Voices in Education

Academic Return on Investment: Spending Only on What Works
Duh! Who wants to spend money on what doesn’t help kids learn? No one. But how many superintendents and school boards know what actually works in their district? Not too many.

Two truisms help frame this discussion: (1) no one knowingly funds strategies, efforts, or programs that they don’t think will raise student achievement; and (2) despite the massive infusion of spending into K–12 education over the last twenty years, nationwide achievement has been mostly flat, making it apparent that much of the new efforts haven’t been all that effective. Since 1992, eighth-grade NAEP reading scores barely budged in the face of heroic efforts and spending to increase student literacy, and have been virtually flat since 1998.

In good times, the typical annual district budget discussion goes something like this: “We need funds for math coaches to help implement the new math program, and grant dollars to expand professional development in reading, and resources to start a dropout prevention program, and more staff to add paraprofessionals to help struggling students.” In each case, the asker is certain these efforts will raise student achievement.

In bad financial times, the conversation sounds more like this: “Don’t cut the math coaches,” says the math director, “they are crucial to our efforts to raise scores in math.” “Don’t cut professional development; it’s the lifeblood of improvement,” says the director of curriculum and instruction, “and, clearly, taking money from students at risk of dropping out would be cruel.” And on it goes.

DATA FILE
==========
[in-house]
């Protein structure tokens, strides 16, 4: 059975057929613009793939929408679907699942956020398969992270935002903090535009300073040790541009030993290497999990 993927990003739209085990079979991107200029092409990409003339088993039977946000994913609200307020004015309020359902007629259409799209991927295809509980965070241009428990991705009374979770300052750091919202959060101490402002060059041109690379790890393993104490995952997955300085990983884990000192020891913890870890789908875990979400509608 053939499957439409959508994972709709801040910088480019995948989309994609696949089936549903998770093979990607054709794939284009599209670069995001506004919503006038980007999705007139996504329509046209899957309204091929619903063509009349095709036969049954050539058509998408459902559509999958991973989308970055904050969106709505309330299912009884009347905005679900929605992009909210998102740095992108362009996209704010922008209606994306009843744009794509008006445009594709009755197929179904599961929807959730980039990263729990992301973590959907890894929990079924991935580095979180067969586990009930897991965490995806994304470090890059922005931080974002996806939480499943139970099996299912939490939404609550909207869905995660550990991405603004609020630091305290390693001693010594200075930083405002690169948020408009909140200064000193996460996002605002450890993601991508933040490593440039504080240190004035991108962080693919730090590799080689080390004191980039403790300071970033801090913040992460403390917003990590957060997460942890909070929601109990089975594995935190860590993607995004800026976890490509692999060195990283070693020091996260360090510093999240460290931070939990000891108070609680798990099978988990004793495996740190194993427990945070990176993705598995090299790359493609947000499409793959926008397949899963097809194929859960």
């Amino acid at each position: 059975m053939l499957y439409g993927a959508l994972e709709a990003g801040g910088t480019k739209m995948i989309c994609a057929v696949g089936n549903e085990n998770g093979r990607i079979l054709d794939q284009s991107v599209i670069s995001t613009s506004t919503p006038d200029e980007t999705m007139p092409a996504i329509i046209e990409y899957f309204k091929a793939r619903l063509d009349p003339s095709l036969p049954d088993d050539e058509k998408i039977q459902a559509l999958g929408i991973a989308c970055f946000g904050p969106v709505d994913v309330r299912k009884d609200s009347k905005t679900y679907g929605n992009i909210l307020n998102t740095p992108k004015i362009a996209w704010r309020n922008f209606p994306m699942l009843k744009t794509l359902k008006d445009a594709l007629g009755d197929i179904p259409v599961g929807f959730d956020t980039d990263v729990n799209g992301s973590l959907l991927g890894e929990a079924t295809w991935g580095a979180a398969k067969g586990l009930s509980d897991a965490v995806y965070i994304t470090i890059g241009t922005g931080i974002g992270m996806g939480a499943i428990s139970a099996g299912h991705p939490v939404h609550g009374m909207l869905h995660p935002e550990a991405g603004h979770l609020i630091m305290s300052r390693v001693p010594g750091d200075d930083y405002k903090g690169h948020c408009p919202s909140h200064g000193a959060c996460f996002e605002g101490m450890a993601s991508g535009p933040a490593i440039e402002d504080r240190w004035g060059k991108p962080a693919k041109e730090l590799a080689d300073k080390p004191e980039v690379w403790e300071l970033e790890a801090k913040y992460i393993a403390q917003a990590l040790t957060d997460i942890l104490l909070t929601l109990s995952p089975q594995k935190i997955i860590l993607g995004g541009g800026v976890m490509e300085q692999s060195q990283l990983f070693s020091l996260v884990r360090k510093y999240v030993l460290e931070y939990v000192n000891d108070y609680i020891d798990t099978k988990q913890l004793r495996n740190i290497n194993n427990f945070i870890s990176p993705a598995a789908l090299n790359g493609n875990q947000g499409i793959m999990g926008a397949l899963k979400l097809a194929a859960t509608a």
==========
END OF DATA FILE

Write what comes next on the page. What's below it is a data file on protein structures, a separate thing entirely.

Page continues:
This isn’t just administrators protecting their staff—it also reflects a deep-seated belief that these efforts are important and effective. In the end, whoever can tell the most persuasive story will carry the day. Imagine, however, if before the budget conversation began, the director for data and assessment made the following short presentation:
  • Students of teachers receiving support from math coaches gained three and a half months of more learning than students of teachers who did not get coaching. Additionally, in 87 percent of unannounced observations, teachers who received math coaching were observed implementing the program with fidelity.
  • Students of teachers receiving reading professional development (PD) fared no better than students of staff who didn’t receive the professional development. Moreover, only 15 percent of unannounced observations revealed the PD content being put into practice.
  • Of the students entering the dropout prevention program, 75 percent of those with grade-level reading ability (but with significant social, emotional, and/or drug issues) graduated, while only 5 percent of students with significant learning and reading deficits eventually graduated.
After such a presentation, it is very likely that math coaches will stay (or expand), reading PD will be stopped (or changed), and the dropout program will remain in place for one type of students, but not all. The problem is, this kind of hard data is seldom available, so debates and passionate pleas become the norm. Imagine if the presentation went on to share this statistic:
  • Teachers who received twelve hours of coaching had similar results to those who had thirty-six hours of coaching support.
The district might cut back on coaching without fear of losing the benefits.

This post is excerpted from
Smarter Budgets, Smarter Schools: How to Survive and Thrive in Tight Times by Nathan Levenson (Harvard Education Press, 2012).

About the Author: Nathan Levenson is managing director of the District Management Council and a former school superintendent.  He is the author of Smarter Budgets, Smarter Schools: How to Survive and Thrive in Tight Times (Harvard Education Press, 2012).